The system means property owners must lease the land their home stands on for a fixed number of years.
There are currently somewhere in the region of 1.4m leasehold houses and 2.9m flats in England, according to government estimates, a figure that equates to almost one in five national properties.
Incidences of ground rent clauses doubling every ten years, or freeholds being sold on to third party companies and subsequently offered to owners at prices running into tens of thousands of pounds, are increasingly prevalent, especially in the North West of England where just over 80% of all homes are on a leasehold contract.
In July 2017, the then communities secretary, Sajid Javid, announced a consultation designed to curb and reform this spiralling abuse of leaseholds within the property market.
Proposals included a complete ban on the sale of houses as leasehold, which subsequently came into effect in December last year, as well as reducing ground rent to zero.
In May 2017, the Nationwide building society had announced it would cease lending against any leasehold property where the ground rent exceeded 1% of the total value or with leasehold terms of less than 250 years for houses or 125 for flats, a brave and principled industry benchmark.
Indeed, as the consensus of opinion continues to shift decisively towards the abolition of such flagrant leasehold practices, the Law Commission has announced a prospective package of reform proposals, pending a full consultation paper to be published in September, aimed to make freehold purchases easier and cheaper for leasehold owners and to waive current restrictions requiring two years of ownership before the option becomes available.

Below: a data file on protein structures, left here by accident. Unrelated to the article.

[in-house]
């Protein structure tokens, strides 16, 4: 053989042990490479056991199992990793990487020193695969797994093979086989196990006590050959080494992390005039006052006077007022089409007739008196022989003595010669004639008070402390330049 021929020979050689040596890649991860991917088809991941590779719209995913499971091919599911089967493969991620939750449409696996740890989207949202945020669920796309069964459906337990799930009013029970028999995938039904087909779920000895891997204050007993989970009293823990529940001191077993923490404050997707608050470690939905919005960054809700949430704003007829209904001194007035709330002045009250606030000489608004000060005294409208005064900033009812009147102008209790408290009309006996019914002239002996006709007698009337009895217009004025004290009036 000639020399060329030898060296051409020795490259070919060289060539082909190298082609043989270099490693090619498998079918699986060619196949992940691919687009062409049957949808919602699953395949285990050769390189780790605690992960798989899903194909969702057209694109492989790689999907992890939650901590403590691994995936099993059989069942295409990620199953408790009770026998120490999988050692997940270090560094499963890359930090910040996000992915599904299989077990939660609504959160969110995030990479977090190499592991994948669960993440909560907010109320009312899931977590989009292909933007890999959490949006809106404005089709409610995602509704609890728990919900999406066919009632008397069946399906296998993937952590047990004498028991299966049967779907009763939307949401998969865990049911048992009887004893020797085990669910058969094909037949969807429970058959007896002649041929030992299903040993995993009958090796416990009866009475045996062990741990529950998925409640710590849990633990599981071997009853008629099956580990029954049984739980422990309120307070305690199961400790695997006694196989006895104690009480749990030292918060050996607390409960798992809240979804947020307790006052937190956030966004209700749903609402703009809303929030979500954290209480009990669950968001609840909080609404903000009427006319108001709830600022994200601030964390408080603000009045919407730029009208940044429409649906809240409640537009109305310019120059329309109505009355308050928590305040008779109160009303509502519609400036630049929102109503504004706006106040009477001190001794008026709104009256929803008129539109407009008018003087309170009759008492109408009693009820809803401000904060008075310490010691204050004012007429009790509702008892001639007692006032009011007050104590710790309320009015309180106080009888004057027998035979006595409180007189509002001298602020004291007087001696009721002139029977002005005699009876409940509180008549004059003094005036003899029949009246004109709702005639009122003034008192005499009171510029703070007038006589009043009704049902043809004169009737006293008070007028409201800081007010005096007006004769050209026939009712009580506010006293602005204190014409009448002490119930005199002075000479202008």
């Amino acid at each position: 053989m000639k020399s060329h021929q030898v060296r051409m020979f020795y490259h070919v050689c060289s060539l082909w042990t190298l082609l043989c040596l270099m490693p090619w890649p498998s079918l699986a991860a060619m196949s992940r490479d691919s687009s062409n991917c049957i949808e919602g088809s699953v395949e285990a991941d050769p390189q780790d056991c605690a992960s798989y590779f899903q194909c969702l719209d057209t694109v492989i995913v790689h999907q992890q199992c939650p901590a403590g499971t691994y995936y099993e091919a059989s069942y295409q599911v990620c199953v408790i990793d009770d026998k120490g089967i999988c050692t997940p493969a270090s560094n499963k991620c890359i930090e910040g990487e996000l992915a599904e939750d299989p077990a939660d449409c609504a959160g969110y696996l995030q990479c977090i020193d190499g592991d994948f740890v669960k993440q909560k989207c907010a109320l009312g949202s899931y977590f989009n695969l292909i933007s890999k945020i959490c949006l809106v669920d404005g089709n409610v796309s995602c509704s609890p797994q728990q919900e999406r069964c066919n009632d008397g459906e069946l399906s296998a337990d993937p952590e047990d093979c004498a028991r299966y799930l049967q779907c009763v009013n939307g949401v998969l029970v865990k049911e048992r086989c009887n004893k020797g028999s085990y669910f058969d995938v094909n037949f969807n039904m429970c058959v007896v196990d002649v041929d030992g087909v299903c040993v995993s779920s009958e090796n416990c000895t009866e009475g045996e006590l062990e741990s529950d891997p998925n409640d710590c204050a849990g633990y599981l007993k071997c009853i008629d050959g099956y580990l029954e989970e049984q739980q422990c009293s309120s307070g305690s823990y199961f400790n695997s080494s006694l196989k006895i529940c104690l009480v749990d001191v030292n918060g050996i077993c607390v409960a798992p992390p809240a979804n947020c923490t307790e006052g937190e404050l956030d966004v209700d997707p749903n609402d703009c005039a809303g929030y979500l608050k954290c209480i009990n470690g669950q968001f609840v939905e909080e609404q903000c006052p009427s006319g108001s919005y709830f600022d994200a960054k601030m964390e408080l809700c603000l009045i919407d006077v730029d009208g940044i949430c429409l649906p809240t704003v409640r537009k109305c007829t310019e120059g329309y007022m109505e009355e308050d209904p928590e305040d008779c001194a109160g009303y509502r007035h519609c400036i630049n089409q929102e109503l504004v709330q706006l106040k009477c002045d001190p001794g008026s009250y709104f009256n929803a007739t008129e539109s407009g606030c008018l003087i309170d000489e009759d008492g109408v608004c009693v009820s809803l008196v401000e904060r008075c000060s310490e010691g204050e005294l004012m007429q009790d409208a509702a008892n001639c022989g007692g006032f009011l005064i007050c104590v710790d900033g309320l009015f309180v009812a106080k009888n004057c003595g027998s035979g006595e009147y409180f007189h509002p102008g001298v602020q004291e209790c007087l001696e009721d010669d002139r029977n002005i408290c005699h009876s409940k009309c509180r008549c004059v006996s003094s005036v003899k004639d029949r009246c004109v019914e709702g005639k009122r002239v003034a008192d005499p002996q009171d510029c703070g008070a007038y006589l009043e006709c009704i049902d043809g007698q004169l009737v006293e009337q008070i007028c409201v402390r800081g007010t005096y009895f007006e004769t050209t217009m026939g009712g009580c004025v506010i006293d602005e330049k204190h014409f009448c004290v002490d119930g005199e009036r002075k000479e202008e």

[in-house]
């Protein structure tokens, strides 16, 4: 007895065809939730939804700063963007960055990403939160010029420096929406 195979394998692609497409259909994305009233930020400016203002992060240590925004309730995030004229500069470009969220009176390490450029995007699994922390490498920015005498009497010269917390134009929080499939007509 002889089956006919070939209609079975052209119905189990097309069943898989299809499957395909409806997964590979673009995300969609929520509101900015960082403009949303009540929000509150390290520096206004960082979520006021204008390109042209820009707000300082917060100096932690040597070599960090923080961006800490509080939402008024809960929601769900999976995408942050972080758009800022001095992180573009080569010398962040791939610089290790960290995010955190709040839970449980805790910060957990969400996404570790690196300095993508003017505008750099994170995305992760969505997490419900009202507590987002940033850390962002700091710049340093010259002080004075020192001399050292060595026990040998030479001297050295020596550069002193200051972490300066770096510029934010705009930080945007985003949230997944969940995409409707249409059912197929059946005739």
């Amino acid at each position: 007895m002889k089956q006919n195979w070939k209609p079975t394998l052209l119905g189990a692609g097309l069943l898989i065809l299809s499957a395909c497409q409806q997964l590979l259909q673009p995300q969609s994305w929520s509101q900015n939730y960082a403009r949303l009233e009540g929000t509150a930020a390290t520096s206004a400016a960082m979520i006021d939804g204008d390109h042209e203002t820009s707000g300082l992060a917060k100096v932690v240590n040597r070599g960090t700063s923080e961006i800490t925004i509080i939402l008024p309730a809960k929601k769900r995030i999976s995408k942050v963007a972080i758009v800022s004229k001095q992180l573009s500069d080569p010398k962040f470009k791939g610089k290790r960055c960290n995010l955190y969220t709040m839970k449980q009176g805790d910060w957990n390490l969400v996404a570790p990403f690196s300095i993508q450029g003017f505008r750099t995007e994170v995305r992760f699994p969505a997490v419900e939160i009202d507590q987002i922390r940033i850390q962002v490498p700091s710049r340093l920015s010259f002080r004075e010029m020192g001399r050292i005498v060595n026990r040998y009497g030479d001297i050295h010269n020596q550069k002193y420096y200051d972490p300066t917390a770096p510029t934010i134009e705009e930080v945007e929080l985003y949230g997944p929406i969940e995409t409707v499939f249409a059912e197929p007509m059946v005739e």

Changes in valuation formulas used to calculate freehold fees and the reduction in, or outright removal of, legal cost contributions to landlords are also part of the recommendations, potentially bringing the widespread use of these ‘feudal practices’ to an end and slamming the door shut on an ugly period in British social history.
That it has taken so long for reforms such as these to reach statute is a bigger mystery than that the actual abuses exist at all.
Yet at long last there appears to be a glimmer of hope for those who have suffered for so long at the hands of such unscrupulous elements.
Let’s just hope that the common sense approach adopted by the Law Commission prevails at the consultation level and is passed without compromise; it’s long overdue.